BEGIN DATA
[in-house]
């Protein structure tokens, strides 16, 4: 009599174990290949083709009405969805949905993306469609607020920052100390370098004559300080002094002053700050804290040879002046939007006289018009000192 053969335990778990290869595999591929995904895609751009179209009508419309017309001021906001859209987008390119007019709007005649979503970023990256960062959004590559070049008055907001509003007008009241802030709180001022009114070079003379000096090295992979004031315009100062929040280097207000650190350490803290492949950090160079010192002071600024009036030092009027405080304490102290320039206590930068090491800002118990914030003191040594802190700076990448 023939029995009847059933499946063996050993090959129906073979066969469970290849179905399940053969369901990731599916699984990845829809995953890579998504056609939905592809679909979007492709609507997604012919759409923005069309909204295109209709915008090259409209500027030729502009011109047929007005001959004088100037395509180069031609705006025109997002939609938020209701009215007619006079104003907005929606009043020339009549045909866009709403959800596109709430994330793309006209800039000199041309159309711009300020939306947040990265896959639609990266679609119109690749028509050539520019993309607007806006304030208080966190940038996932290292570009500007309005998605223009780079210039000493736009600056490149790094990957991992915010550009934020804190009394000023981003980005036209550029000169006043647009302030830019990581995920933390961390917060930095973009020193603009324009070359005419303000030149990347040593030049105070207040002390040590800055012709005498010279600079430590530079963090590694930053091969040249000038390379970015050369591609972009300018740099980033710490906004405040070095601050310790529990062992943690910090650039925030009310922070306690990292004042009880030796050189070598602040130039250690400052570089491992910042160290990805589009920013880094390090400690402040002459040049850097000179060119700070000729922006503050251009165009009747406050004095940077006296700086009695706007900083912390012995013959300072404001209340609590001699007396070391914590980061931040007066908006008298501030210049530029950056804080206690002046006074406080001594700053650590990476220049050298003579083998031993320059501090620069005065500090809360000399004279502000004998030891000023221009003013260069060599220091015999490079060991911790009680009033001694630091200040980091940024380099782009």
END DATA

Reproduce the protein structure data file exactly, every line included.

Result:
[in-house]
């Protein structure tokens, strides 16, 4: 009599174990290949083709009405969805949905993306469609607020920052100390370098004559300080002094002053700050804290040879002046939007006289018009000192 053969335990778990290869595999591929995904895609751009179209009508419309017309001021906001859209987008390119007019709007005649979503970023990256960062959004590559070049008055907001509003007008009241802030709180001022009114070079003379000096090295992979004031315009100062929040280097207000650190350490803290492949950090160079010192002071600024009036030092009027405080304490102290320039206590930068090491800002118990914030003191040594802190700076990448 023939029995009847059933499946063996050993090959129906073979066969469970290849179905399940053969369901990731599916699984990845829809995953890579998504056609939905592809679909979007492709609507997604012919759409923005069309909204295109209709915008090259409209500027030729502009011109047929007005001959004088100037395509180069031609705006025109997002939609938020209701009215007619006079104003907005929606009043020339009549045909866009709403959800596109709430994330793309006209800039000199041309159309711009300020939306947040990265896959639609990266679609119109690749028509050539520019993309607007806006304030208080966190940038996932290292570009500007309005998605223009780079210039000493736009600056490149790094990957991992915010550009934020804190009394000023981003980005036209550029000169006043647009302030830019990581995920933390961390917060930095973009020193603009324009070359005419303000030149990347040593030049105070207040002390040590800055012709005498010279600079430590530079963090590694930053091969040249000038390379970015050369591609972009300018740099980033710490906004405040070095601050310790529990062992943690910090650039925030009310922070306690990292004042009880030796050189070598602040130039250690400052570089491992910042160290990805589009920013880094390090400690402040002459040049850097000179060119700070000729922006503050251009165009009747406050004095940077006296700086009695706007900083912390012995013959300072404001209340609590001699007396070391914590980061931040007066908006008298501030210049530029950056804080206690002046006074406080001594700053650590990476220049050298003579083998031993320059501090620069005065500090809360000399004279502000004998030891000023221009003013260069060599220091015999490079060991911790009680009033001694630091200040980091940024380099782009």